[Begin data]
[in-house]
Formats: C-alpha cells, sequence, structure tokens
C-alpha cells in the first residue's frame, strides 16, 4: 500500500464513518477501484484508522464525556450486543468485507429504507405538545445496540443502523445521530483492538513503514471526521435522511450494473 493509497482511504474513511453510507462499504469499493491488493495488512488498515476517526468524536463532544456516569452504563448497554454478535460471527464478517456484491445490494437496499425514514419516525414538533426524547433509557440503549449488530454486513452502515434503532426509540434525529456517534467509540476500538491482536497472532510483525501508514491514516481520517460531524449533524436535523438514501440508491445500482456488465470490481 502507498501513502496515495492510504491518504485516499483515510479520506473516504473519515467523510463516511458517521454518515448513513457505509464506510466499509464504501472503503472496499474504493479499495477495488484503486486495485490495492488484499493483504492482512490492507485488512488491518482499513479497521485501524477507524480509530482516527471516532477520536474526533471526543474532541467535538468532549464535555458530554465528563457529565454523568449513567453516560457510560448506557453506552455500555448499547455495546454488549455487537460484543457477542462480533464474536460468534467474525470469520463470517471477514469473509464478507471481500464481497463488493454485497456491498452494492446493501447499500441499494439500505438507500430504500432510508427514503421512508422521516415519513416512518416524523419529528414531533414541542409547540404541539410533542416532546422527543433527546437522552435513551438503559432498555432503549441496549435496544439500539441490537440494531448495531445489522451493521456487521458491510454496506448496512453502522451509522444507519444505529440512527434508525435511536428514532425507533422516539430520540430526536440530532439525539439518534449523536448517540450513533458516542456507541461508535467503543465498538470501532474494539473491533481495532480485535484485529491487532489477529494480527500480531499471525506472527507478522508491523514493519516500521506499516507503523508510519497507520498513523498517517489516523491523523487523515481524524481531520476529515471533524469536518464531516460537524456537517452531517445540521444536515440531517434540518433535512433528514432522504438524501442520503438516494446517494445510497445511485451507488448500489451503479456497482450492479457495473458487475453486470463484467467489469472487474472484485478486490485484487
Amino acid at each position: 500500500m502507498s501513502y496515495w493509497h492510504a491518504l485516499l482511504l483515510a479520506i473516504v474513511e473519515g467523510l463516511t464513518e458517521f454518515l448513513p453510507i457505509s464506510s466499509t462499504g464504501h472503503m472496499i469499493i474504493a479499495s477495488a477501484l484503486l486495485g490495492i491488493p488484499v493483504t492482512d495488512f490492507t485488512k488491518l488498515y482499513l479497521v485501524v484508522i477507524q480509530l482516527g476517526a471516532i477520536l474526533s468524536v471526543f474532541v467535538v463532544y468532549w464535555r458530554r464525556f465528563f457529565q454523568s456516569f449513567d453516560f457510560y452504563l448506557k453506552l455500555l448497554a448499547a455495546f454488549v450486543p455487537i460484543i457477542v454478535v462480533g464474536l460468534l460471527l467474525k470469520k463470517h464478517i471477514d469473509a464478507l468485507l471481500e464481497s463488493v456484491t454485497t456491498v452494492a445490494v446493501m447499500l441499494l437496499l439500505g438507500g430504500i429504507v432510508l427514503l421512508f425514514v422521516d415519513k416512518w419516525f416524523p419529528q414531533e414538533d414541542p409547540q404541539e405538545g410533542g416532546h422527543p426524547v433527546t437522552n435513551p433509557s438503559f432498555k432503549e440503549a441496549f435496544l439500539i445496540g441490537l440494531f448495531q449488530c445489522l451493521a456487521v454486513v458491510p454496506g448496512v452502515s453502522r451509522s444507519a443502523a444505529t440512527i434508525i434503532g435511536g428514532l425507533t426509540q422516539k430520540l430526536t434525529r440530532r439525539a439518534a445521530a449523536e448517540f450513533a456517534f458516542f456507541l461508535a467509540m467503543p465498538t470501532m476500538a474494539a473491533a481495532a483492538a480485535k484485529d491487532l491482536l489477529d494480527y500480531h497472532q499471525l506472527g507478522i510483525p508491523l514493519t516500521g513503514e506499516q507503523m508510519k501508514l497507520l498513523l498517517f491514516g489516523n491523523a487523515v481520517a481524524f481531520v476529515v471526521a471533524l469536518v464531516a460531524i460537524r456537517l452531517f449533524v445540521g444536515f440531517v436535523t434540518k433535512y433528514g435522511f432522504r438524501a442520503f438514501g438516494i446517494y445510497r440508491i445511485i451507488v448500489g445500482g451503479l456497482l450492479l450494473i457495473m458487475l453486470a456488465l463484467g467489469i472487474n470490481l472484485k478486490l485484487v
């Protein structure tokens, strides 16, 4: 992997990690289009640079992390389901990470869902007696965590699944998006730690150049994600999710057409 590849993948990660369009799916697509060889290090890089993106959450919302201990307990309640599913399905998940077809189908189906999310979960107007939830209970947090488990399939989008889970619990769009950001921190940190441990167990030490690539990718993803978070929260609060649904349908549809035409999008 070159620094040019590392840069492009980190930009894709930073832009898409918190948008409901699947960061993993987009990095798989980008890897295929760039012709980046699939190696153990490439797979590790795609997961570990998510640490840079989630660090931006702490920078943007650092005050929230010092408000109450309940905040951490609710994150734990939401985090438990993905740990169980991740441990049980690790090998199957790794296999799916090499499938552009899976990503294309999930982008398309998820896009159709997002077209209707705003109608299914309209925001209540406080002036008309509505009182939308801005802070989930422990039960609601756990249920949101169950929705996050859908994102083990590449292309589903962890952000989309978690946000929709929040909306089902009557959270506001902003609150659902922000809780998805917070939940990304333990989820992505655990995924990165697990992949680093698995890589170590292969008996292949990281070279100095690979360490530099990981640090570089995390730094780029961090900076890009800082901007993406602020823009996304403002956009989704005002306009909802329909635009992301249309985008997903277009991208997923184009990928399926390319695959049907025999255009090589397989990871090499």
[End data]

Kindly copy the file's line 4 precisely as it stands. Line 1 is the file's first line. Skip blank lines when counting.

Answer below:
Amino acid at each position: 500500500m502507498s501513502y496515495w493509497h492510504a491518504l485516499l482511504l483515510a479520506i473516504v474513511e473519515g467523510l463516511t464513518e458517521f454518515l448513513p453510507i457505509s464506510s466499509t462499504g464504501h472503503m472496499i469499493i474504493a479499495s477495488a477501484l484503486l486495485g490495492i491488493p488484499v493483504t492482512d495488512f490492507t485488512k488491518l488498515y482499513l479497521v485501524v484508522i477507524q480509530l482516527g476517526a471516532i477520536l474526533s468524536v471526543f474532541v467535538v463532544y468532549w464535555r458530554r464525556f465528563f457529565q454523568s456516569f449513567d453516560f457510560y452504563l448506557k453506552l455500555l448497554a448499547a455495546f454488549v450486543p455487537i460484543i457477542v454478535v462480533g464474536l460468534l460471527l467474525k470469520k463470517h464478517i471477514d469473509a464478507l468485507l471481500e464481497s463488493v456484491t454485497t456491498v452494492a445490494v446493501m447499500l441499494l437496499l439500505g438507500g430504500i429504507v432510508l427514503l421512508f425514514v422521516d415519513k416512518w419516525f416524523p419529528q414531533e414538533d414541542p409547540q404541539e405538545g410533542g416532546h422527543p426524547v433527546t437522552n435513551p433509557s438503559f432498555k432503549e440503549a441496549f435496544l439500539i445496540g441490537l440494531f448495531q449488530c445489522l451493521a456487521v454486513v458491510p454496506g448496512v452502515s453502522r451509522s444507519a443502523a444505529t440512527i434508525i434503532g435511536g428514532l425507533t426509540q422516539k430520540l430526536t434525529r440530532r439525539a439518534a445521530a449523536e448517540f450513533a456517534f458516542f456507541l461508535a467509540m467503543p465498538t470501532m476500538a474494539a473491533a481495532a483492538a480485535k484485529d491487532l491482536l489477529d494480527y500480531h497472532q499471525l506472527g507478522i510483525p508491523l514493519t516500521g513503514e506499516q507503523m508510519k501508514l497507520l498513523l498517517f491514516g489516523n491523523a487523515v481520517a481524524f481531520v476529515v471526521a471533524l469536518v464531516a460531524i460537524r456537517l452531517f449533524v445540521g444536515f440531517v436535523t434540518k433535512y433528514g435522511f432522504r438524501a442520503f438514501g438516494i446517494y445510497r440508491i445511485i451507488v448500489g445500482g451503479l456497482l450492479l450494473i457495473m458487475l453486470a456488465l463484467g467489469i472487474n470490481l472484485k478486490l485484487v